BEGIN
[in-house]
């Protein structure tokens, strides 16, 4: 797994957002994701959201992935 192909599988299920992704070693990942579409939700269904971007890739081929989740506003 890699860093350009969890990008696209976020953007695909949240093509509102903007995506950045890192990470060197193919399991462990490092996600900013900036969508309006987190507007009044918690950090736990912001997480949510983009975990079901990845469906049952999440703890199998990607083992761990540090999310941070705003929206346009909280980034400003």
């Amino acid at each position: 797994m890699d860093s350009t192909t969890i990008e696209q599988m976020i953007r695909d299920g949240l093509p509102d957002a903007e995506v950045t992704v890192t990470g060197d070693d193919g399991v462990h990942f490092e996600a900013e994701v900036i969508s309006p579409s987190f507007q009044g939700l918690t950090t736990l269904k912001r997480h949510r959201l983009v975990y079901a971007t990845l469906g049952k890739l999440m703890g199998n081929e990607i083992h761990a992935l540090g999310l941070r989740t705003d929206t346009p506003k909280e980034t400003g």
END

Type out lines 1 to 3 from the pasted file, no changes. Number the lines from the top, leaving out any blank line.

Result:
[in-house]
């Protein structure tokens, strides 16, 4: 797994957002994701959201992935 192909599988299920992704070693990942579409939700269904971007890739081929989740506003 890699860093350009969890990008696209976020953007695909949240093509509102903007995506950045890192990470060197193919399991462990490092996600900013900036969508309006987190507007009044918690950090736990912001997480949510983009975990079901990845469906049952999440703890199998990607083992761990540090999310941070705003929206346009909280980034400003």
């Amino acid at each position: 797994m890699d860093s350009t192909t969890i990008e696209q599988m976020i953007r695909d299920g949240l093509p509102d957002a903007e995506v950045t992704v890192t990470g060197d070693d193919g399991v462990h990942f490092e996600a900013e994701v900036i969508s309006p579409s987190f507007q009044g939700l918690t950090t736990l269904k912001r997480h949510r959201l983009v975990y079901a971007t990845l469906g049952k890739l999440m703890g199998n081929e990607i083992h761990a992935l540090g999310l941070r989740t705003d929206t346009p506003k909280e980034t400003g």